Downtown Phoenix is often a pretty frustrating place for an urbanist like myself. One of the things that offsets the negative urban aspects of our downtown core is its great public art. Apparently, I’m not the only person to think so.
Earlier this summer, two public art pieces in downtown Phoenix topped Americans for the Arts‘ 2010 list of the 40 best public art works in the United States and Canada: the well-known Her Secret is Patience by Janet Echelman at the Civic Space Park and Habitat by Christy Ten Eyck and Judeen Terrey at the Phoenix Convention Center. A third Phoenix piece, Spirit of Inquiry at the University and Rural light rail station ASU by Bill Will and Norie Sato, is easily accessible from downtown Phoenix on light rail
The pieces were selected for Americans for the Arts’ 2010 Public Art Year in Review which recognizes 40 of the year’s best public art works in the United States and Canada. This year’s selections consisted of projects from 29 cities in 15 states and provinces. The works were chosen from more than 300 entries from across Canada and the United States. Phoenix and Houston were the only two cities to have three pieces recognized. Five cities had two pieces selected.
Two independent public art experts—artists Helen Lessick and Fred Wilson—compiled the list, which reflects the most exemplary, innovative permanent or temporary public art works created or debuted in 2009. This is the 10th year that Americans for the Arts, the nation’s leading nonprofit organization for advancing the arts, has recognized public art works.
There’s been a bit of talk in the creative community about the Valley’s canal system (read this Arty Girl blog from last year about the Canalscape project) and now the City of Phoenix Office of Cultural Affairs is accepting applications to enhance the design of major street bridges that cross the Salt River Valley canals in Phoenix.
The potential of this project literally stretches for miles — there are 181 miles of waterways in our city. That’s 56 more miles of canal than Venice, Italy. Suck on that!
The selected artist will work with the Street Transportation Department. The selection panel wants the design to “focus on the bridge’s concrete abutments, and metal railings and address the essential role the canals play in the history and life of Phoenix.”
The project is open to artists living in the U.S. and the deadline is at 5 p.m. Friday, September 3.
Get all the nitty-gritty application details after the jump. Read the rest of this entry
A few weeks ago, this site noted that the City of Phoenix had received a $25,000 grant from the National Endowment for the Arts Mayor’s Institute on City Design 25th Anniversary Initiative (MICD25). This week, ArtWorks, the NEA blog, posted an interview with Ruth Osuna, the city’s Cultural Affairs Director about the project:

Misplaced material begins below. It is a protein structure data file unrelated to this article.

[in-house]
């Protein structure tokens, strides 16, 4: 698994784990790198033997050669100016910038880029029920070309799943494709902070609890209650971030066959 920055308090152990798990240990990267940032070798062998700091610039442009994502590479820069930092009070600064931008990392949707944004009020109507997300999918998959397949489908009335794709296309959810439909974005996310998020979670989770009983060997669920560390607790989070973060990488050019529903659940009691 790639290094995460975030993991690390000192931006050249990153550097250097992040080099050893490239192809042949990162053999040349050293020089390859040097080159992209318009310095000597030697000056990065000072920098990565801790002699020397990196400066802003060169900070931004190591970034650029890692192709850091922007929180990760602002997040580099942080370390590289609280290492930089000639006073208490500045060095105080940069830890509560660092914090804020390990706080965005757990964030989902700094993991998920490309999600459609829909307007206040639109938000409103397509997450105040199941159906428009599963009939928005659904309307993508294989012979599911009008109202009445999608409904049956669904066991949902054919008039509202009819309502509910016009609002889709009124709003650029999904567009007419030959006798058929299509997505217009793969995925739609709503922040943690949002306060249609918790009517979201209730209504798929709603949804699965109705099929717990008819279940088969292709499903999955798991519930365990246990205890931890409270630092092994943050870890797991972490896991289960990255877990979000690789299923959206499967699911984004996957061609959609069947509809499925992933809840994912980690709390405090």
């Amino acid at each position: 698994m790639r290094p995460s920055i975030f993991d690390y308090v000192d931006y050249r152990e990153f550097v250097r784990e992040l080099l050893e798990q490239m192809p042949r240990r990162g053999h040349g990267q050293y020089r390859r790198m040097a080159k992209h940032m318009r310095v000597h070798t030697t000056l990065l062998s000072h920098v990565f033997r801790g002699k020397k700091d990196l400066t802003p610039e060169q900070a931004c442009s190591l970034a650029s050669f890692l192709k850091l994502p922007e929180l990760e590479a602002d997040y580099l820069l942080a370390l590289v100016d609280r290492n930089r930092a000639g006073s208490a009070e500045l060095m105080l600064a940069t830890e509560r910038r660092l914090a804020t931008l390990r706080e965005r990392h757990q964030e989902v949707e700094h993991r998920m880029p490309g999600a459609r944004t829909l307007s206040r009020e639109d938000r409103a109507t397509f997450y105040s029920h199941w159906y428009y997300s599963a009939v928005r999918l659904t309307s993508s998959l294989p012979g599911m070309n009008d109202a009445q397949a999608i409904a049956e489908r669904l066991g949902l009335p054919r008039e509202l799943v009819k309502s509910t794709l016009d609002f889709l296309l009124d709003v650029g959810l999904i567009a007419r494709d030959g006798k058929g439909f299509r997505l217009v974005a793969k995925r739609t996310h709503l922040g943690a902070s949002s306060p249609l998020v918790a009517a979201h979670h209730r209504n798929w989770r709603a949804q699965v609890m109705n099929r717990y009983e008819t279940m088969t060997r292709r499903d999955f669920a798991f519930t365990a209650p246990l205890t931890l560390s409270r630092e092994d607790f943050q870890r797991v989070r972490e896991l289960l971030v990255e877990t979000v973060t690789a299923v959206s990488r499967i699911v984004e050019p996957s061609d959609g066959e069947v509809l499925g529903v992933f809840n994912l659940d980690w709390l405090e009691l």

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The Office of Arts and Culture in Phoenix, Arizona, has completed more than 145 major art projects through its Public Art Program. With support from the NEA, Phoenix will realize Gimme Shelter, a new public art project that will increase the city’s livability by making outdoor areas more amenable to pedestrians. Cultural Affairs Director Ruth Osuna spoke with us in greater detail about the project.
NEA: Please tell us about your project and what you hope it will bring to the residents of Phoenix.
RUTH OSUNA: The project will redesign the street in front of the new Downtown Phoenix Public Market, to enhance the area’s pedestrian comforts. In addition to narrowing the street and widening sidewalks, the effort will add trees, artist-designed shade structures and other essential amenities. We expect the improvements to bolster the street’s emerging identity as a vital new destination, and give people more reasons to come to the market and spend time downtown. In a larger sense, the upgrades will help Phoenix’s revitalization efforts in its urban core as a “Connected Oasis” of shaded sidewalks, plazas, streets and open spaces.
NEA: Why is it important to have arts and culture at the table when planning community revitalization efforts?
OSUNA: It’s difficult to imagine designing and building a community, let alone a city, without tapping the talents of artists and other designers and thinkers. Their works enrich the quality and character of the things we build.
NEA: Given the nature of the city’s project, how would you describe public art?
OSUNA: Phoenix has been a national leader in giving artists a vital role in designing city infrastructure and spaces. Our best projects have both invigorated the design and expanded the function of things like freeway overpasses, pedestrian bridges, parks, canals, streetscapes, and recycling centers. We expect this project to do the same by advancing new thinking about how downtown streets should function and serve both people and cars. We also expect it to spark the invention of smart strategies and designs to help reverse the heat island effect that challenges the basic livability of desert cities.
NEA: How do you think works of public art enhance the civic life of a community?
OSUNA: They help to make cities livable and memorable.
NEA: How important is MICD 25 funding for the success of your project?
OSUNA: The grant has given our design efforts a great boost, and helped to focus public attention on the merits of integrating pedestrian comfort into the design of downtown streets.
Please visit the MICD 25 page on the NEA website to learn more about the grants.
“This project will bolster our efforts to revitalize Phoenix’s unique urban core as a connected oasis of shaded sidewalks, plazas, streets and open spaces,” said Mayor Phil Gordon. “The project, using sustainable materials, also will complement our ongoing downtown development efforts.”
“The NEA grant to redesign a city block of Pierce Street in front of the Phoenix Public Market will help create a thriving pedestrian corridor downtown,” said Cindy Gentry, executive director of Community Food Connections, the nonprofit group that operates the market. “We are honored and delighted to be a part of the project.”
“I am thrilled that the NEA’s vision of Arts Works has led to MICD25 and these innovative projects,” said Rocco Landesman, chairman of the National Endowment for the Arts. “ I am confident that these projects will make a difference in their communities.”
Read the full article at the Phoenix Business Journal.
[Source: John Talton, Rogue Columnist] — Former Arizona Republic columnist Jon Talton still thinks and writes about his old hometown, Phoenix. Upon returning to his current home from a recent visit and book signing tour in Arizona, Jon wrote the following blog post about the new downtown Phoenix Civic Space (in contrast to this other local blogger’s view):